Around Cook County
On Friday, July 26 from 5 - 7 p.m. the Cook County Senior Center will be hosting a Spaghetti Dinner Fundraiser at the center on Broadway.
On the menu is all you can eat, homemade spaghetti, tossed salad, bread, lemonade and coffee. The cost is $10 at the door. Children 6 and under: $5. Cash and local checks accepted. And of course additional donations are always welcomed and much appreciated.
Bus transportation will be available by reservation within the near Grand Marais area.
For more information on Senior Center activities, stop in or call the Senior Center at (218) 387-2660.
Grand Marais Public Library Director Linda Chappell and Audrey Stattelman, president of the library board, presented the library’s 2014 budget proposal at the Wednesday, July 10, Grand Marais City Council meeting. The library budget first comes before council because both the city council and Cook County commissioners must approve it; under the terms of a joint operating agreement, each entity pays half of the library’s operating expenses.
As usual, said Stattelman, there are still a number of unknown factors that may influence the final budget, making projections a bit difficult. For example, the union contract, health insurance, public utilities costs and a propane contract are still awaiting finalization, she said. The 2014 budget also includes the cost of carpet cleaning, which should be done about every 18 months.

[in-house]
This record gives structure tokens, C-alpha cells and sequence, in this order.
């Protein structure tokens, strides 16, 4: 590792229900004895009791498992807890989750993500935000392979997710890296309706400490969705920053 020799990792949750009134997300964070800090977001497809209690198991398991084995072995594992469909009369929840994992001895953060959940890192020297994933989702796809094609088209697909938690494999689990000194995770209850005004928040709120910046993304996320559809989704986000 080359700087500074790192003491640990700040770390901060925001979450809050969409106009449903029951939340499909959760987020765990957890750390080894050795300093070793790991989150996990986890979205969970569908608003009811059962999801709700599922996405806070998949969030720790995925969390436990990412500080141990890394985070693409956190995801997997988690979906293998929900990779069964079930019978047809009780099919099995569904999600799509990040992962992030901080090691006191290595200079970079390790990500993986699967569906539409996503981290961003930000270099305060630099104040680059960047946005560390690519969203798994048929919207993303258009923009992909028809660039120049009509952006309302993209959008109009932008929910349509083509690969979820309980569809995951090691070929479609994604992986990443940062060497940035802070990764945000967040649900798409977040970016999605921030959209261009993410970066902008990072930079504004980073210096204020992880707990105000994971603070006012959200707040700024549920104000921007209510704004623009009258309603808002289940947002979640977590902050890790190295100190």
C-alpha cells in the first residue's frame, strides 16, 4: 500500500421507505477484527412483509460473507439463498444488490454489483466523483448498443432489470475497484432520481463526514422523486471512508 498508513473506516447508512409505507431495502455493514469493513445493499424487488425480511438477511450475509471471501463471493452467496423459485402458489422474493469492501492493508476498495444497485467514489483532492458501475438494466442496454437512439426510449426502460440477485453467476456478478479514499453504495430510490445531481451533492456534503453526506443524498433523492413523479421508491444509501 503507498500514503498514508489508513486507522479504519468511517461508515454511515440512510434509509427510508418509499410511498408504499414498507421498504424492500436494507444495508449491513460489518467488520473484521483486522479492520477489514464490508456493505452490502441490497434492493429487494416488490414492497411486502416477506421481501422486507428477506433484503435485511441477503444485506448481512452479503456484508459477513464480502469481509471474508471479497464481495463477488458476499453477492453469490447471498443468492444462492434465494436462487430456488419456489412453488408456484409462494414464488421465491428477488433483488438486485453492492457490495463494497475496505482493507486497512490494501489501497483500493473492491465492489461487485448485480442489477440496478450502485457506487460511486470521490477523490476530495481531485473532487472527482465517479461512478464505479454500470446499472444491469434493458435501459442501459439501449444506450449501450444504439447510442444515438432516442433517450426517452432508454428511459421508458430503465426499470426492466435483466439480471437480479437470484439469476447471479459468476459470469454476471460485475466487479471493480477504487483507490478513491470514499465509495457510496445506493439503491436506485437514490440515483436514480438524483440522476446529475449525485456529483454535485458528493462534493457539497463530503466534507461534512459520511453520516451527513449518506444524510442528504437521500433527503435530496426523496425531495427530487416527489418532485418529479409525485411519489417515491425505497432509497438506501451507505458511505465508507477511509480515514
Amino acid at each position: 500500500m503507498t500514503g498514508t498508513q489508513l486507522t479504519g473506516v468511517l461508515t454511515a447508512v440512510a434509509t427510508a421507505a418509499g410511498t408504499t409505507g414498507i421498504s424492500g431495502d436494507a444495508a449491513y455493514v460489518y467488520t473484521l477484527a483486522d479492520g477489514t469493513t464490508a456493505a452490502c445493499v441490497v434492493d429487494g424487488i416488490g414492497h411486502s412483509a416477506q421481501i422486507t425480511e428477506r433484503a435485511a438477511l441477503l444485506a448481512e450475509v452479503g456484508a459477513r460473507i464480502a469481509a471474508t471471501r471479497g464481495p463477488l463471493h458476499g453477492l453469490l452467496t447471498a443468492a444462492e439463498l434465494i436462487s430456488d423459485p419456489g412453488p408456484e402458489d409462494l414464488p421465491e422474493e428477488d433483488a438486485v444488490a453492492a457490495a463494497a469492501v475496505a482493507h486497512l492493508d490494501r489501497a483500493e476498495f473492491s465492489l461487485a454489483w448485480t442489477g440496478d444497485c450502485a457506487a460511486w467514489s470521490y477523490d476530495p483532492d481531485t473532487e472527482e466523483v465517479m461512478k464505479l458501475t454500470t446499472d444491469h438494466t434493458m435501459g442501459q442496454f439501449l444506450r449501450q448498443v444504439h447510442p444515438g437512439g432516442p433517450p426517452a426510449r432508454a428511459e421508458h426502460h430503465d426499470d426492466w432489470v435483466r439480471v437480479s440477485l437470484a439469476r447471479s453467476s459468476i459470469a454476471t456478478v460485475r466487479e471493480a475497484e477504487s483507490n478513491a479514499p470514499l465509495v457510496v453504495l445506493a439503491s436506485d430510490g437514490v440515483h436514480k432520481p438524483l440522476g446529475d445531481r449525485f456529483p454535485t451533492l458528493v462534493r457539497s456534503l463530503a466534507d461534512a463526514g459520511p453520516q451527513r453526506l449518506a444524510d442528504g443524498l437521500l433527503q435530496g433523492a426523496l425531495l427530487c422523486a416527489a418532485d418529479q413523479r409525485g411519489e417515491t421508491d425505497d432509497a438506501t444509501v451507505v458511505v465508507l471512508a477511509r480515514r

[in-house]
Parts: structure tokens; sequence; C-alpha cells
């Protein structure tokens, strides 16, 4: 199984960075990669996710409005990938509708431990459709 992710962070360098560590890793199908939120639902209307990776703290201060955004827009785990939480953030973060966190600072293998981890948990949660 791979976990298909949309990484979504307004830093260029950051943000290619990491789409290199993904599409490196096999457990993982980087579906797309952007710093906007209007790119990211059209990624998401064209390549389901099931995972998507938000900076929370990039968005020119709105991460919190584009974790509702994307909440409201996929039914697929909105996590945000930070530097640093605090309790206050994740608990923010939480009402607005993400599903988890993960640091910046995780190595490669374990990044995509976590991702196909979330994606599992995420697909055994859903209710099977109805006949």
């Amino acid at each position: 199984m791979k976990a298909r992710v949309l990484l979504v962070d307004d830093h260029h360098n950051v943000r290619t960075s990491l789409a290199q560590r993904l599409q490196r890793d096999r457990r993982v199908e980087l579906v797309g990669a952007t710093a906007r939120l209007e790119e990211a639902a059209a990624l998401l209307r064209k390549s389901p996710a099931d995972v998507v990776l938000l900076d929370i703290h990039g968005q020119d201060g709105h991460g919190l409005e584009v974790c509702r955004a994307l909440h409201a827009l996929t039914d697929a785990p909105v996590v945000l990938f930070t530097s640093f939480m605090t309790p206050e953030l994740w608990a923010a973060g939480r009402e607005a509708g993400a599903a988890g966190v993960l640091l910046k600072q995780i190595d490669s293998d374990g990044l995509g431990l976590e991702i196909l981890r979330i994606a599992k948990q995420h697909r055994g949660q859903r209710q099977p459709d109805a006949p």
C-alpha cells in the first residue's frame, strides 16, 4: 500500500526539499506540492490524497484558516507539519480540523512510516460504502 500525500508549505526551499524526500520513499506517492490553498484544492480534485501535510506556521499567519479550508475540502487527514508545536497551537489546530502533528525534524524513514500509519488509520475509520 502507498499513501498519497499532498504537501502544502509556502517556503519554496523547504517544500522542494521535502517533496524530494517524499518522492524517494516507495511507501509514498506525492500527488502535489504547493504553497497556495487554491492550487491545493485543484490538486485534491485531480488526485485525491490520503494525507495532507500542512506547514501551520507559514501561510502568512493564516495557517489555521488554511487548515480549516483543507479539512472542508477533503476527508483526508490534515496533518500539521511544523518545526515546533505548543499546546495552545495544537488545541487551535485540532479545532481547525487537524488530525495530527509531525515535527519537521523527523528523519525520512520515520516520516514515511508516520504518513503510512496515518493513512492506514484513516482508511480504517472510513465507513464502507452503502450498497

Chappell said the library has been seeing “hordes of people” who are enjoying the newly renovated building. There are some new services the library staff will concentrate on next year, said Chappell, such as an online magazine service, portable devices for public use, and an electronic book service offered through the Arrowhead Library System.
“People love the new services,” said Chappell. “But they don’t want to give up the old ones either.”
Despite the new offerings and plans for even more services, there is good news about the budget. Chappell said that, due mainly to a librarian’s retirement earlier this year, she anticipates a less than 1 percent increase in the 2014 budget. By comparison, the 2013 budget was an increase of 4.4 percent over the prior year.
TRAVERSE CITY, Mich. (AP) — A subcommittee in the U.S. House is proposing the steepest cut in spending on a far-reaching Great Lakes environmental cleanup program since it was established in 2009. The panel approved a bill yesterday that would spend just $60 million on the Great Lakes Restoration Initiative, nearly 80 percent less than the $285 million in this year's budget.
The vote came from the interior and environment subcommittee of the House Appropriations Committee. The panel establishes federal spending limits and it voted on 2014 appropriations for departments including the Environmental Protection Agency.
The Cleveland Plain Dealer newspaper reports the current $285 million spending level is already below the amount envisioned by White House and congressional leaders for the multi-year restoration program.
The bill cuts more than 80 percent of a revolving state loan fund used to help communities upgrade old sewer systems, going from $1.03 billion today to $250 million for fiscal year 2014.
Also the bill would give the Environmental Protection Agency a 34 percent cut over the currently enacted level.
The National Endowments for the Arts and the National Endowment for the Humanities would be cut by nearly 49 percent.